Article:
Financially Prepare for Life After COVID-19
Our lives have been turned upside down because of the pandemic, so I wanted to share what you can do now to financially prepare for life after COVID-19. As a side note, if you are facing financial hardship right now, please read our last post titled Coronavirus Outbreak Financial Tips. Since we don’t really know when our lives will return back to normal or what “normal” will be like after this, I wanted to share some timeless tips that will not only work now, but also in the future. We can only control what is within our influence, so here are things that are within your control that will allow you to financially prepare for life after COVID-19:
1) Cut Unnecessary Recurring Expenses. This is an area I believe we should revisit at least annually. Now is an especially great time to cut or reduce any unnecessary recurring expenses. The first step is to list out all your recurring charges. For example, mortgage/rent, auto payments, all your insurance payments, cable, cell phone, gym memberships, etc. Once you have put together your list, look at each one, then decide whether you are receiving enough value from it to keep it. If you feel you are, then put a checkmark next to it. But, if you feel you aren’t, then put a line through it. If you have any remaining items on your list that you are on the fence about, determine if those items can be reduced somehow. What you are paying for the product or service should match the value you feel you are receiving from it. Once you have completed this exercise, cancel the expenses you crossed off. Finally, reduce the ones you were on the fence about or cancel them, if possible.
2) Build Upon New Spending Habits. Your financial situation is a combination of your spending habits. And these extraordinary times may have forced you to change some of those spending habits. For example, you may be dining in much more than dining out right now. This might have forced you to learn how to make eating at home work for you and your family. Once this is all over, you might be able to maintain this habit for most meals. This, in turn, will save lots of money that you used to spend at restaurants! Take a look at where your spending has been reduced, then determine if you can maintain some of these new habits when life gets back to normal.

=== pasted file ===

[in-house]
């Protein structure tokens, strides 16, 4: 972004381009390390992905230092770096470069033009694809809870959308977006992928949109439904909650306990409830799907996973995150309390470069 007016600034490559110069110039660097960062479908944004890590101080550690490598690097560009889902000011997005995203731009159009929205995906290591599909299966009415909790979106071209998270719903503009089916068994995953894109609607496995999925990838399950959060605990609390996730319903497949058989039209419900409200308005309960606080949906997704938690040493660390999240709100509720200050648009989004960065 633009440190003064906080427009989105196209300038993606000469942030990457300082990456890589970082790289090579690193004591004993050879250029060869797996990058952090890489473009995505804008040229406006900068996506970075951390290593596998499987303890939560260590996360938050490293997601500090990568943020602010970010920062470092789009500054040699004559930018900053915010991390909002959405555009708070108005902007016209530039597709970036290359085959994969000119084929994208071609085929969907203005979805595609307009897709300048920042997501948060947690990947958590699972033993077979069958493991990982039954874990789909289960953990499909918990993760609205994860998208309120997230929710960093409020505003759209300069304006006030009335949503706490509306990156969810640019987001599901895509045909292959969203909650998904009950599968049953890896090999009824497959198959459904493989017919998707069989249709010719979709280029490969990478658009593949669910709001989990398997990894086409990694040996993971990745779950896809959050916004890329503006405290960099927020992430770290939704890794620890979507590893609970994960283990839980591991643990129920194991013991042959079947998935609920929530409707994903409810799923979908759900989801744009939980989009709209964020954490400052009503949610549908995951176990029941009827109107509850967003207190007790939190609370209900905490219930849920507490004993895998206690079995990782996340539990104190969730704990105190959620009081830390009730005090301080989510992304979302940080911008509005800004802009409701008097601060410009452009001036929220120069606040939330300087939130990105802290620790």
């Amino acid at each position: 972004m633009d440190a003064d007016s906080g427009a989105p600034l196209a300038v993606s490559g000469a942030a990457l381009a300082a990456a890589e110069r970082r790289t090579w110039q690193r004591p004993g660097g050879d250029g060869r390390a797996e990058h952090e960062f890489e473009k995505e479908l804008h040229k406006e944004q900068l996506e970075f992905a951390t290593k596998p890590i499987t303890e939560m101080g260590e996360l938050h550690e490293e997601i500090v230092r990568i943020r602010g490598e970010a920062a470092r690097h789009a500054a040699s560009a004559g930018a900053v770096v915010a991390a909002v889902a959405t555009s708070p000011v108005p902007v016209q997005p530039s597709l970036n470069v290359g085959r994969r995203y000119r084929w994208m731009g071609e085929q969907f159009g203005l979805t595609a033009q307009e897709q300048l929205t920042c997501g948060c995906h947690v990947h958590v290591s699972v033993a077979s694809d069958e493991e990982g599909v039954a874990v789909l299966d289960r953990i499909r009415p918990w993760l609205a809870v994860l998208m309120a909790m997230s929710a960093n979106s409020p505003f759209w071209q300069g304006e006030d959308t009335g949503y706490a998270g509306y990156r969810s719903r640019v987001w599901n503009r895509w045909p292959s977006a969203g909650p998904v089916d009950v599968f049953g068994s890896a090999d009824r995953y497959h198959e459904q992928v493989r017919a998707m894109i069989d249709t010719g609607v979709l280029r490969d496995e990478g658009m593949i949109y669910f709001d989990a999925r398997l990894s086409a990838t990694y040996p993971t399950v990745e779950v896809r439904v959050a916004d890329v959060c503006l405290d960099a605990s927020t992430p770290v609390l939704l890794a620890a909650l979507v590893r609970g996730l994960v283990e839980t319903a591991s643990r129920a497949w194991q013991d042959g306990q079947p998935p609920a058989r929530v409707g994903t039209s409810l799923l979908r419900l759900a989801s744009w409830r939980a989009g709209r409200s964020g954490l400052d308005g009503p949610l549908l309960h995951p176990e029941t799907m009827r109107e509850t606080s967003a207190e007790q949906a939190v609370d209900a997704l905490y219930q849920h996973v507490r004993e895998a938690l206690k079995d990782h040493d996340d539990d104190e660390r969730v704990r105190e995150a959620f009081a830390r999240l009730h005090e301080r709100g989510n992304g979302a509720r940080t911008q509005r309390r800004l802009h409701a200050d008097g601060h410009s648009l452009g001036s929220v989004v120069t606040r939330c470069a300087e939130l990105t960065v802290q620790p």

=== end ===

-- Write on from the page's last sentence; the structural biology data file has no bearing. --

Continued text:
3) Build Emergency Savings. With the savings from the first two tips mentioned above, you can now allocate some of that money toward building your emergency savings. I would first build a small “buffer” in your checking account. A simple way to implement this is to build a $1,000 reserve in your checking account. The goal then is to never let your balance dip below that amount. I always like to say that you should pretend that $1,000 is your new $0 balance. After you have done this, open an online savings account (such as Ally Bank, Capital One 360, or American Express Bank), and start building up that account until you fund it up to an amount that gives you peace of mind. A good rule of thumb is three to six months of expenses.
4) Pay Off Debt. If you have high-interest debt, such as credit card debt, now would be a good time to pay it off. You can use some of the savings from the first two tips to knock out your credit card debt as quickly as possible. I would first build up the $1,000 checking account “buffer” (see tip #3 above), then pay off the high-interest debt. After you have accomplished this, then proceed to build up your emergency savings in an online savings account. Alternatively, you can simultaneously build your online savings account and pay off your debt. This is a good idea if you feel more secure having money in the bank rather than eliminating your credit card payments.
5) Refinance Debt. This one might be a little challenging during these times, but it is worth mentioning. Interest rates have been falling, so if you can refinance some of your debt, now might be a good time to do so. Lowering your interest rate will reduce your monthly payments and save you money in interest over time. You can also reduce the amount of time it takes to pay off your debt if your keep your payments at the same level after refinancing.
These are the 5 things you can do now to financially prepare for life after COVID-19. For some additional tips, please download our FREE ebook (10 Ways to Save $10K) if you haven’t done so already. If you are not a Dr. Budgets client and would like to learn more about our services, click here to schedule your complimentary consultation via Zoom.